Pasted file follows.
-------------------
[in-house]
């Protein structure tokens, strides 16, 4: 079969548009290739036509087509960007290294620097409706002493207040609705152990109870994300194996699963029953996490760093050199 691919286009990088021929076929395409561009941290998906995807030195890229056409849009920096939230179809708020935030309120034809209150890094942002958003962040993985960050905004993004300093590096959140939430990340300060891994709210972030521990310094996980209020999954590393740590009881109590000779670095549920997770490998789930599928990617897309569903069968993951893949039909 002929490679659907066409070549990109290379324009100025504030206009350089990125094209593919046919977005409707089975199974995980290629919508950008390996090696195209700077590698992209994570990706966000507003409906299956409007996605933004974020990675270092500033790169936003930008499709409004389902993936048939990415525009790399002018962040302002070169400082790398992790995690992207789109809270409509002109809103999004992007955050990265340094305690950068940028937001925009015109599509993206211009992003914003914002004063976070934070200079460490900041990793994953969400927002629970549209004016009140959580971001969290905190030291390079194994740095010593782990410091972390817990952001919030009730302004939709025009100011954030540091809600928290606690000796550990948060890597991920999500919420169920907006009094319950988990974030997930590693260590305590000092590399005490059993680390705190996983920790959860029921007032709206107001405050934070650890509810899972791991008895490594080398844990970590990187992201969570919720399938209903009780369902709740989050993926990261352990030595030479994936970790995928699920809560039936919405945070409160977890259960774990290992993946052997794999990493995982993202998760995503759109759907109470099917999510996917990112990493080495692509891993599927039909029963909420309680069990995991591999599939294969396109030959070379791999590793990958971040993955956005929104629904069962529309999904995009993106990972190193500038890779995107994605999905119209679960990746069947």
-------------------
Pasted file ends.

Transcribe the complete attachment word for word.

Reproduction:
[in-house]
């Protein structure tokens, strides 16, 4: 079969548009290739036509087509960007290294620097409706002493207040609705152990109870994300194996699963029953996490760093050199 691919286009990088021929076929395409561009941290998906995807030195890229056409849009920096939230179809708020935030309120034809209150890094942002958003962040993985960050905004993004300093590096959140939430990340300060891994709210972030521990310094996980209020999954590393740590009881109590000779670095549920997770490998789930599928990617897309569903069968993951893949039909 002929490679659907066409070549990109290379324009100025504030206009350089990125094209593919046919977005409707089975199974995980290629919508950008390996090696195209700077590698992209994570990706966000507003409906299956409007996605933004974020990675270092500033790169936003930008499709409004389902993936048939990415525009790399002018962040302002070169400082790398992790995690992207789109809270409509002109809103999004992007955050990265340094305690950068940028937001925009015109599509993206211009992003914003914002004063976070934070200079460490900041990793994953969400927002629970549209004016009140959580971001969290905190030291390079194994740095010593782990410091972390817990952001919030009730302004939709025009100011954030540091809600928290606690000796550990948060890597991920999500919420169920907006009094319950988990974030997930590693260590305590000092590399005490059993680390705190996983920790959860029921007032709206107001405050934070650890509810899972791991008895490594080398844990970590990187992201969570919720399938209903009780369902709740989050993926990261352990030595030479994936970790995928699920809560039936919405945070409160977890259960774990290992993946052997794999990493995982993202998760995503759109759907109470099917999510996917990112990493080495692509891993599927039909029963909420309680069990995991591999599939294969396109030959070379791999590793990958971040993955956005929104629904069962529309999904995009993106990972190193500038890779995107994605999905119209679960990746069947």